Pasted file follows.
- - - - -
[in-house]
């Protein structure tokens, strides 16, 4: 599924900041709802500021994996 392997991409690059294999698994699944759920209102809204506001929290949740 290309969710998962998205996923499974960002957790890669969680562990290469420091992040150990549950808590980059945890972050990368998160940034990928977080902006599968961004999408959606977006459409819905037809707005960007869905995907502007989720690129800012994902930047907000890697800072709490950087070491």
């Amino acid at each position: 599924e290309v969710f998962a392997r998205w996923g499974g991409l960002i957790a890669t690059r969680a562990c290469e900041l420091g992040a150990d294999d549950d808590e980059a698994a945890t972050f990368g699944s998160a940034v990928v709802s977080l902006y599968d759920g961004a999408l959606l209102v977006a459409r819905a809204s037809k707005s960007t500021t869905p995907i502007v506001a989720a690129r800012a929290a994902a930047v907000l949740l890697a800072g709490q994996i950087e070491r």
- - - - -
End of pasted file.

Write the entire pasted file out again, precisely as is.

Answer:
[in-house]
């Protein structure tokens, strides 16, 4: 599924900041709802500021994996 392997991409690059294999698994699944759920209102809204506001929290949740 290309969710998962998205996923499974960002957790890669969680562990290469420091992040150990549950808590980059945890972050990368998160940034990928977080902006599968961004999408959606977006459409819905037809707005960007869905995907502007989720690129800012994902930047907000890697800072709490950087070491």
């Amino acid at each position: 599924e290309v969710f998962a392997r998205w996923g499974g991409l960002i957790a890669t690059r969680a562990c290469e900041l420091g992040a150990d294999d549950d808590e980059a698994a945890t972050f990368g699944s998160a940034v990928v709802s977080l902006y599968d759920g961004a999408l959606l209102v977006a459409r819905a809204s037809k707005s960007t500021t869905p995907i502007v506001a989720a690129r800012a929290a994902a930047v907000l949740l890697a800072g709490q994996i950087e070491r």